Needless to say, I’ve had to do some brushing up on my pronoun rules. Many things I know and actively use, but don’t necessarily know the technical terminology for. As I revisit pronouns for teaching purposes, I thought you might like to as well! Plus, it gives me a chance to see if I can explain the rules of correct pronoun use without muddling your brain!
These are the ones that usually come to mind when you hear someone say ‘pronoun’. Think: I, me, he, she, him, her, us, we, they, etc.
What you probably didn’t realize is that while ‘I’ and ‘me’ both refer to you as the speaker, one occurs in the nominative case (a fancy shmancy name for the subject of your sentence) and the other in the objective case. If the noun you are replacing is the subject of the sentence, you use pronouns that fall in the subject category, and if the nouns occurs as the object of the sentence, you use the corresponding pronoun.
Now, this sounds complicated, but you likely already know which is which without having even realized it!
Example: “I saw the cat.” – ‘I’ is doing the seeing, therefore it is the subject and thus the pronoun ‘I’ is used to replace the noun that is the speaker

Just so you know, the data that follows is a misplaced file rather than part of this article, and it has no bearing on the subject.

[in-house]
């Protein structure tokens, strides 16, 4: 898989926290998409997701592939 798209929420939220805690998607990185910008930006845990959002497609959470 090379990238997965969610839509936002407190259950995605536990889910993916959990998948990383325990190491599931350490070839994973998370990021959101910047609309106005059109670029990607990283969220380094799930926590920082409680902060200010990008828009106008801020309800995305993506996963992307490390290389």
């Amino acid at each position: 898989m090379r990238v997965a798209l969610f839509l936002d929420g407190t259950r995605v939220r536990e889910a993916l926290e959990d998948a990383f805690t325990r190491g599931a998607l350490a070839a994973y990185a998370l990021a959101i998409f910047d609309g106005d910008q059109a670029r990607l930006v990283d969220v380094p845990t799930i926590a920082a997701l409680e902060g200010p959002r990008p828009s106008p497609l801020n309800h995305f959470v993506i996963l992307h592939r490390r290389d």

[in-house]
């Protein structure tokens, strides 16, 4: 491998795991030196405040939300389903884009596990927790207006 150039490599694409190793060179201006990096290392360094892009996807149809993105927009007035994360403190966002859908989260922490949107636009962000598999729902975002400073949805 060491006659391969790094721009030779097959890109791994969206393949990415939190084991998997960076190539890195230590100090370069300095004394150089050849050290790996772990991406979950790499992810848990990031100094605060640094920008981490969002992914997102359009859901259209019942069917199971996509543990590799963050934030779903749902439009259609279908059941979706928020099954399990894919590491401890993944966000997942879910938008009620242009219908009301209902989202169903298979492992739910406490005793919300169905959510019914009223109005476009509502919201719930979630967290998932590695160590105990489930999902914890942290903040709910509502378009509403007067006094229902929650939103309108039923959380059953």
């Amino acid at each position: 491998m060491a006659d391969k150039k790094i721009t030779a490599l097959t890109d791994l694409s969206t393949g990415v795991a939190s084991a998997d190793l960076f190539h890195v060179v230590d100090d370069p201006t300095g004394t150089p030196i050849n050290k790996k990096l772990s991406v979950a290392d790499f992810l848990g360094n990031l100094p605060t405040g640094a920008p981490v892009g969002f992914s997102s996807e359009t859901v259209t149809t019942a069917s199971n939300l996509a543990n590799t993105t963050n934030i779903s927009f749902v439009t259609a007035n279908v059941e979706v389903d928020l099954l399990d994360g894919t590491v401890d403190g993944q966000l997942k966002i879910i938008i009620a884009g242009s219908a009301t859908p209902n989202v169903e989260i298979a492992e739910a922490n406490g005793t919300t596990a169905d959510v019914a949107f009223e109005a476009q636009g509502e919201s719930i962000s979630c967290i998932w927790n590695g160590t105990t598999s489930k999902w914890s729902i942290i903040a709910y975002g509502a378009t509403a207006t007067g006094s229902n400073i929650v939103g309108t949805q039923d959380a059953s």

Example: “The cat saw me.” – ‘Me’ and ‘I’ are just two sides of the same coin; because the speaker is the object in this sentence, we use ‘me’ instead of ‘I’, even though both pronouns refer to the speaker of the sentence. You wouldn’t say “The cat saw I.”
Here’s a list of which pronouns fall into which category for your brain to process…
Subjective: I, you, he, she, it, we, they,
Objective: me, you, him, her, it, us, them
Did you know that ‘my’ and ‘his’ are pronouns too? Pronouns such as these indicated possession, such as my book, their cheese fries, or his Batcave.
Just make sure you don’t add an apostrophe to the possessive ‘its’ or else you have a whole different creature.
Reflexive and Intensive Pronouns
These are your pronouns with an added ‘-self’ at the end, such as: myself, himself, itself, themselves, ourselves. etc. and are used for emphasis or indication that the same person/thing is involved.
Using Pronouns Correctly
Usually, using pronouns isn’t too difficult, but then you get to the ‘she and I’, and ‘my friend and me’. Is it ‘I’? When do you use ‘me’? Why is this so confusing!?
Here’s my trick for using pronouns correctly in a sentence, when you have a compound pronoun (‘[blank] and [blank] went to the store’, for example):
Take out one of the people involved in the action. Does the sentence make sense? Now, remove the other person from the sentence. It, too, should make sense.